The narrative concerning - Abishag, the Shunammite (see the margin reference "a"), is introduced as necessary for a proper understanding of Adonijah's later history (see 1 Kings 2:13-25.) But even as it stands, it heightens considerably the picture drawn of the poor king's weak and helpless condition, of which Adonijah was not ashamed to take advantage for his own aggrandizement. Adonijah was born while David reigned at Hebron, and was therefore now between thirty-three and forty years of age. He was David's fourth son, but had probably become the eldest by the death of his three older brothers. He claimed the crown by right of primogeniture 1 Kings 2:15, and secretly to his partisans (compare 1 Kings 1:10) announced his intention of assuming the sovereignty. It was well known to him, and perhaps to the Jews generally, that David intended to make Solomon his successor 1 Kings 1:13.

To run before him - That is, he assumed the same quasi-royal state as Absalom had done, when he contemplated rebellion 2 Samuel 15:1.

And his father had not displeased him at any time in saying, Why hast thou done so? and he also was a very goodly man; and his mother bare him after Absalom.
Had not displeased him - i. e. "His father had never checked or thwarted him all his life."

A very goodly man - Here, too, Adonijah resembled Absalom 2 Samuel 14:25. The Jews, like the other nations of antiquity, regarded the physical qualities of rulers as of great importance, and wished their kings to be remarkable for strength, stature, and beauty 1 Samuel 9:2. Adonijah's personal advantages no doubt helped to draw the people to him.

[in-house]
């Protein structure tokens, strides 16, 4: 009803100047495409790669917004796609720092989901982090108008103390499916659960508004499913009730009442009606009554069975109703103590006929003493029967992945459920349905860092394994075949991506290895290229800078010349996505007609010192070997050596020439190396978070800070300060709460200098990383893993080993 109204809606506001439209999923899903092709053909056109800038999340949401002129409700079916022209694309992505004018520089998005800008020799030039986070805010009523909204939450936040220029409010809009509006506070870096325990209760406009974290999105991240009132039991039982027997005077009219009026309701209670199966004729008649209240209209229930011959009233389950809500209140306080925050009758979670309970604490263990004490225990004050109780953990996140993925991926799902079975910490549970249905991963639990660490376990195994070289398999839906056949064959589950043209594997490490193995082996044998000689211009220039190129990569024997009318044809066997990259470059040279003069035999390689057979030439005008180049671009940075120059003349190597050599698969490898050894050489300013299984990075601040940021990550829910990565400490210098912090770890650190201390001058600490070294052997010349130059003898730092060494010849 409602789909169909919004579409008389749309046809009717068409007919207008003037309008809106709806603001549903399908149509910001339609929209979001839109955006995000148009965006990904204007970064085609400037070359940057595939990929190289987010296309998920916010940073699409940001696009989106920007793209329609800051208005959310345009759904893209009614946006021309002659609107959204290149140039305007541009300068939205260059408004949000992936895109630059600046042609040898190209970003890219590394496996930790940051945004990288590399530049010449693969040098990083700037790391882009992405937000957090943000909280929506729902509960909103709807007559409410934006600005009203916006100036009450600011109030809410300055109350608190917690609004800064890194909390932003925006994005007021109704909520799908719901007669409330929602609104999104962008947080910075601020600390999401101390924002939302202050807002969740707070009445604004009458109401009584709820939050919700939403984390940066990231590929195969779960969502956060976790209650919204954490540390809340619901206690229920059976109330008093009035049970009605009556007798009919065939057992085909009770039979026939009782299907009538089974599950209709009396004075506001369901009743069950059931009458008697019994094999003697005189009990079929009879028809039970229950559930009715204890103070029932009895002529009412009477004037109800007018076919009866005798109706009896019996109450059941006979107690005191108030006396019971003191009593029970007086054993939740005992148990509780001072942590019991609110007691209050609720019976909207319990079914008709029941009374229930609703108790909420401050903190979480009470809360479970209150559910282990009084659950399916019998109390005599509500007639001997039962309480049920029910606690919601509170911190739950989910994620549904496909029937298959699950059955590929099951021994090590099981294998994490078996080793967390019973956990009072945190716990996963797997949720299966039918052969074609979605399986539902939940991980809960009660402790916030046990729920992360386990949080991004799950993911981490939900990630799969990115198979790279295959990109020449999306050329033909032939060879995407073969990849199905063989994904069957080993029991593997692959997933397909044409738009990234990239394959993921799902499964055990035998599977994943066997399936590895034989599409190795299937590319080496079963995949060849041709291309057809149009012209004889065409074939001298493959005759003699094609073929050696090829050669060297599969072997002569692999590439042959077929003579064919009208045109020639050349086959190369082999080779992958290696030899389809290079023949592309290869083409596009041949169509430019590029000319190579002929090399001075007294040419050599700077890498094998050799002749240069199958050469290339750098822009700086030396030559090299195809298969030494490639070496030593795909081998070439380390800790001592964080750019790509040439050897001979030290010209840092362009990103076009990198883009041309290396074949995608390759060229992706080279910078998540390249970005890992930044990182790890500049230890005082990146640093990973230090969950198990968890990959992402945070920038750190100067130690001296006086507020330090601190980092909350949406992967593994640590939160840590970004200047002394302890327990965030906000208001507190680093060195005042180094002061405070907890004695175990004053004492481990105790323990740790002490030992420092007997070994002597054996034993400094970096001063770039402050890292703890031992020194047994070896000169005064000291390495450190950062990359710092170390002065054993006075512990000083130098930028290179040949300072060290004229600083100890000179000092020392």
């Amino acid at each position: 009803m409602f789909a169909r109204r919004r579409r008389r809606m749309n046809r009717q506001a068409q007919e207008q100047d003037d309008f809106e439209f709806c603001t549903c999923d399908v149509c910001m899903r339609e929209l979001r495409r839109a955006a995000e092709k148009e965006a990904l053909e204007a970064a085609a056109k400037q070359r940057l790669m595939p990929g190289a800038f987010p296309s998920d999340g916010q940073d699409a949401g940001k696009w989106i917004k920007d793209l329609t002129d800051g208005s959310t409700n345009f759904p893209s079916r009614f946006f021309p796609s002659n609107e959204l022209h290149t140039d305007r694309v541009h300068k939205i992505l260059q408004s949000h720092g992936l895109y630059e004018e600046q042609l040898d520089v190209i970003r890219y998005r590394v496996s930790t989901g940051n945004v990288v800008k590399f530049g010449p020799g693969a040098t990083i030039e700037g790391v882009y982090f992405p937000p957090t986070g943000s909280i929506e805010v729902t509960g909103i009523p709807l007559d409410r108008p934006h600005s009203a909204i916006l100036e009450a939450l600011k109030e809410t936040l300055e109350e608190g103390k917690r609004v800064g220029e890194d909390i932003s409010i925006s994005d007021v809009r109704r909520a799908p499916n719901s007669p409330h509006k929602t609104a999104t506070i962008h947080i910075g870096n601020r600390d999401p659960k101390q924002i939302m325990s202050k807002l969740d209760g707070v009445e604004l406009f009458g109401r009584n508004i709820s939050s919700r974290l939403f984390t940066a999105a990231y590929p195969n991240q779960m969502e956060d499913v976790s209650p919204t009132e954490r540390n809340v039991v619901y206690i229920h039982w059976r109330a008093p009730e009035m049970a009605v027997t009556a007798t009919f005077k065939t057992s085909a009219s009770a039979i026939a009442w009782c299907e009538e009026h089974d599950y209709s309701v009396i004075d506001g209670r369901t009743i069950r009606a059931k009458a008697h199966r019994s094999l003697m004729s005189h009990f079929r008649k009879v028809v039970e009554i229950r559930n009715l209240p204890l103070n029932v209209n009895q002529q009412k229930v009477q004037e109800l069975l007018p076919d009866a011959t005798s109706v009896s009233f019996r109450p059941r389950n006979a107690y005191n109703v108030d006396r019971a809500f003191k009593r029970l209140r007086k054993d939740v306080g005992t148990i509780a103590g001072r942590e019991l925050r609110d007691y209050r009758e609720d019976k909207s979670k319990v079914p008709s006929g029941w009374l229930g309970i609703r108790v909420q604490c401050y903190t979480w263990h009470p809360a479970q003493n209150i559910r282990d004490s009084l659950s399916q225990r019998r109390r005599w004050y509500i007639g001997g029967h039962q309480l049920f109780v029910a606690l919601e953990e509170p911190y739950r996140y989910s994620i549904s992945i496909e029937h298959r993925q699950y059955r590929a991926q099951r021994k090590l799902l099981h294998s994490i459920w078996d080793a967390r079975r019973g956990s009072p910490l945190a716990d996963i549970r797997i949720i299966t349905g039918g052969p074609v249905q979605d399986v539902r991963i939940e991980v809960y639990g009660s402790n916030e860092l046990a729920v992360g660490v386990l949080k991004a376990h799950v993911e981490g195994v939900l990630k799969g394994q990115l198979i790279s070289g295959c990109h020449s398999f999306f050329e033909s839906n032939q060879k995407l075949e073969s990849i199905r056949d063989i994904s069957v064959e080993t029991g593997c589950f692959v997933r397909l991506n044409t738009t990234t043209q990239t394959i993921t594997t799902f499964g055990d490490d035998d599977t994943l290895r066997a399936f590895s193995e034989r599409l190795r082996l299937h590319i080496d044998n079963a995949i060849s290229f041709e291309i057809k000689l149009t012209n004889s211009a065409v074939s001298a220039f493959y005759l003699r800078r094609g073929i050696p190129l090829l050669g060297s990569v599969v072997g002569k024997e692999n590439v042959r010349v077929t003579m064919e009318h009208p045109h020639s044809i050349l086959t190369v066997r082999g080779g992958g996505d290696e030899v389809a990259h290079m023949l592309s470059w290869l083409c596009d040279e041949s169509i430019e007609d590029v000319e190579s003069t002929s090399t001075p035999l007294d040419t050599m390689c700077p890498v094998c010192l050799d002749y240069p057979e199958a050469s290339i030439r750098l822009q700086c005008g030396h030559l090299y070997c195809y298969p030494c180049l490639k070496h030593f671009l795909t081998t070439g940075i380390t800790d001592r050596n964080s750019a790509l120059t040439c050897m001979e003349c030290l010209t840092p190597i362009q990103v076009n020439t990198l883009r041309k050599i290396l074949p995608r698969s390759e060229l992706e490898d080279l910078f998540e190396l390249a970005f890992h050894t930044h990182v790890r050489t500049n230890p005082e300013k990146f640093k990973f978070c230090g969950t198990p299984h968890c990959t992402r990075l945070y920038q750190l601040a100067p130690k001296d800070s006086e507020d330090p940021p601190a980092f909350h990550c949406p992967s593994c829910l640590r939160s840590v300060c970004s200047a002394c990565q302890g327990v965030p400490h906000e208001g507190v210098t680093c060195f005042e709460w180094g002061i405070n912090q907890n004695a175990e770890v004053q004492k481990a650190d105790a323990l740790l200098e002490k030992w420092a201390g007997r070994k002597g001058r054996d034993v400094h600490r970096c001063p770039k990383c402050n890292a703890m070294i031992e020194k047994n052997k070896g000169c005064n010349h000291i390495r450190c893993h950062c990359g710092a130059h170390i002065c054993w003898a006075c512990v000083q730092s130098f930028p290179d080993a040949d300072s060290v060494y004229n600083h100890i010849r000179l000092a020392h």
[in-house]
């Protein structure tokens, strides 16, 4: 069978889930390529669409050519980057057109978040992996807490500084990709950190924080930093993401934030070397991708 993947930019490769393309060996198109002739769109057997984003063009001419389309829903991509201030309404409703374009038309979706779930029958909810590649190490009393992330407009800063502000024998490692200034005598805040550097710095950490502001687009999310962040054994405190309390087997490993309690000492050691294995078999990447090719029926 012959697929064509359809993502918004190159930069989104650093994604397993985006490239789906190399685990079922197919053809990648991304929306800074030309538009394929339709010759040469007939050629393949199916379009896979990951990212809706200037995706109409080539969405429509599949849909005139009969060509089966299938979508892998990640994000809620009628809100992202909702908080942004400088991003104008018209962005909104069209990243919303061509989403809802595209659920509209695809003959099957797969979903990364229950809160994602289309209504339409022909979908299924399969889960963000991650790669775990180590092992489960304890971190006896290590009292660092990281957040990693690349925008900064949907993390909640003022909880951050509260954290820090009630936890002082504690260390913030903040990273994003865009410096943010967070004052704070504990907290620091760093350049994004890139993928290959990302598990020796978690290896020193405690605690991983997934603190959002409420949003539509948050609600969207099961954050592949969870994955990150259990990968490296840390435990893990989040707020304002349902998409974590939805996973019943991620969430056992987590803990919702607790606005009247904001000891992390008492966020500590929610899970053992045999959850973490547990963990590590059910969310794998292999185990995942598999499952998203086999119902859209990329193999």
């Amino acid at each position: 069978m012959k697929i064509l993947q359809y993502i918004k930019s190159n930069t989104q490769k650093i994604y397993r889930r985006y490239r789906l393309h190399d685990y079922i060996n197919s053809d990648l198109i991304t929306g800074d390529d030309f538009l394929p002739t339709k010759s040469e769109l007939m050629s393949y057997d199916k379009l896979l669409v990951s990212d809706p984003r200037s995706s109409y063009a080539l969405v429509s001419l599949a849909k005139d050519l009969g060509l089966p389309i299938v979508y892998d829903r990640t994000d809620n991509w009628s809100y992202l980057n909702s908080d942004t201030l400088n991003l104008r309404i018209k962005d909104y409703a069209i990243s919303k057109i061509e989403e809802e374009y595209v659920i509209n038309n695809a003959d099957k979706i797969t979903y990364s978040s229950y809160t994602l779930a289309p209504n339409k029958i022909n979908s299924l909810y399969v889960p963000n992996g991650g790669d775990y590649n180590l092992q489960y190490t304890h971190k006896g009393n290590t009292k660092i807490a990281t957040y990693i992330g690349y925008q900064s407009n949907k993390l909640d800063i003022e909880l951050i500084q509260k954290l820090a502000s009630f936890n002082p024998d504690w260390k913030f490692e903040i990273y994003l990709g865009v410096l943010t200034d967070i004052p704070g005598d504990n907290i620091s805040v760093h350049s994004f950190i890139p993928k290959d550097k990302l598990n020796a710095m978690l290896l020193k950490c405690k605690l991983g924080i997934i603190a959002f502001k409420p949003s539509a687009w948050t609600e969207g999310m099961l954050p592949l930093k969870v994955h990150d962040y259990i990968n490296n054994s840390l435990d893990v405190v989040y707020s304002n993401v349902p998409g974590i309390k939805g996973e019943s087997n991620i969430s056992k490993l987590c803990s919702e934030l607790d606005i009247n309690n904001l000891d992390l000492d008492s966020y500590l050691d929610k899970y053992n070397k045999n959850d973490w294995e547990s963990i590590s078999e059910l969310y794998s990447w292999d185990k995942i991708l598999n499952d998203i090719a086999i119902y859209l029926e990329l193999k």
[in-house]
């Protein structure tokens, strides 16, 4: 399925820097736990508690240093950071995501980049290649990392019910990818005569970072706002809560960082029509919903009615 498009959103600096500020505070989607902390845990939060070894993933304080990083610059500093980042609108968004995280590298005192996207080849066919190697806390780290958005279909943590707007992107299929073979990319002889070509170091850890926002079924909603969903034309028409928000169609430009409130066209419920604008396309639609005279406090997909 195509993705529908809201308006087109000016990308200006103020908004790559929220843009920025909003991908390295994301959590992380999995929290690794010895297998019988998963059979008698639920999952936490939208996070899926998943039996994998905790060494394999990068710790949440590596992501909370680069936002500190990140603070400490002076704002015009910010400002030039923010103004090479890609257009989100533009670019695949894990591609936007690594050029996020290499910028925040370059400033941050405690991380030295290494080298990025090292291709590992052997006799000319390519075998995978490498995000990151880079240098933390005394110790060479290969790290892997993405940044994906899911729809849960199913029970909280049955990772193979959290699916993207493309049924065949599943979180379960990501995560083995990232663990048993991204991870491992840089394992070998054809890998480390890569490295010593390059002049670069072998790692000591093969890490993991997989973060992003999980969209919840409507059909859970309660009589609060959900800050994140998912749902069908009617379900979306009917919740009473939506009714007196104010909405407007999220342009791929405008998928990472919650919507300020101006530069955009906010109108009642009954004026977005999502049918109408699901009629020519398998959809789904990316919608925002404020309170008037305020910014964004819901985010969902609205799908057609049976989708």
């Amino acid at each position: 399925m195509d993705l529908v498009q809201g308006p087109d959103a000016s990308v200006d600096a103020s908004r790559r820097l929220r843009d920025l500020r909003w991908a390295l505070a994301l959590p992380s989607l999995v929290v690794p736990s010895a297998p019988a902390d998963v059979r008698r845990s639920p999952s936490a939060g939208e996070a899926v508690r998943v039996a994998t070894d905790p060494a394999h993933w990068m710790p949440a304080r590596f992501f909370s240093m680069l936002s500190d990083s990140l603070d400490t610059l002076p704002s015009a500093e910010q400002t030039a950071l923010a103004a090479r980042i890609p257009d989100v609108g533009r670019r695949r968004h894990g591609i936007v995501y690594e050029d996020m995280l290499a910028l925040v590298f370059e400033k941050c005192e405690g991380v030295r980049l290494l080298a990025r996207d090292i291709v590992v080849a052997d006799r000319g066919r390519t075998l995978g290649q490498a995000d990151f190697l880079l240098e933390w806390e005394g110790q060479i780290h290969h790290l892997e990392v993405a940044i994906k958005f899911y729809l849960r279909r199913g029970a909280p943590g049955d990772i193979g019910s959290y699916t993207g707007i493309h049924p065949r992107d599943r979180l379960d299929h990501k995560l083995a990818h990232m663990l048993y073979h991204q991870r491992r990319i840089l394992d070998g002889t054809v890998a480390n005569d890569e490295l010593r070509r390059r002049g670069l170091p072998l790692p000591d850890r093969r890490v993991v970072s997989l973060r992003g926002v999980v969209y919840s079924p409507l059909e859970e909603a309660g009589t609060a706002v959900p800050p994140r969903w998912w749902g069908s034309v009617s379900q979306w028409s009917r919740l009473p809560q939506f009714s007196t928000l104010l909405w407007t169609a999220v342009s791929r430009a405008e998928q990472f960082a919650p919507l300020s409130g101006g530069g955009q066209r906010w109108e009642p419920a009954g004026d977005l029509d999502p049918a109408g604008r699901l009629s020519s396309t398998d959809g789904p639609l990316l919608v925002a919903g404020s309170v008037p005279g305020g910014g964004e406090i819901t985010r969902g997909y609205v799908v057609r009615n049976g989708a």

His mother ... - i. e. Haggith bare Adonijah after Maacah bare Absalom 2 Samuel 3:3-4. The words in italics are not in the original; hence, some, by a slight alteration, read "David begat him."

And he conferred with Joab the son of Zeruiah, and with Abiathar the priest: and they following Adonijah helped him.
Joab's defection on this occasion, after his faithful adherence to David during the troubles caused by Absalom 2 Samuel 18:2-17, may be accounted for by his fear that Solomon would be a "man of rest" 1 Chronicles 22:9 and by his preference for the character of Adonijah. He may also have thought that Adonijah, as the eldest son 1 Kings 1:5, had almost a right to succeed.

Abiathar's defection is still more surprising than Joab's. For his history, see 1 Samuel 22:20 note. Hereto, David and he had been the firmest of friends. It has been conjectured that he had grown jealous of Zadok, and feared being supplanted by him.

But Zadok the priest, and Benaiah the son of Jehoiada, and Nathan the prophet, and Shimei, and Rei, and the mighty men which belonged to David, were not with Adonijah.
There is some difficulty in understanding how Zadok and Abiathar came to be both "priests" at this time, and in what relation they stood to one another. The best explanation seems to be that Abiathar was the real high priest, and officiated at the sanctuary containing the ark of the covenant in Zion, while Zadok performed the offices of chief priest at the tabernacle of Witness at Gibeon 1 Chronicles 16:39.

For Benaiah, see 2 Samuel 8:18; 2 Samuel 20:23; 2 Samuel 23:20-21. For Nathan, see 2 Samuel 7:2-3, 2 Samuel 7:17; 2 Samuel 12:1-15, 2 Samuel 12:25. As privy to all David's plans 1 Kings 1:24, he had no doubt fully approved the order of succession which the king was known to intend.

Shimei and Rei - Shimei and Rei are perhaps David's two brothers, Shimma and Raddai 1 Chronicles 2:13-14.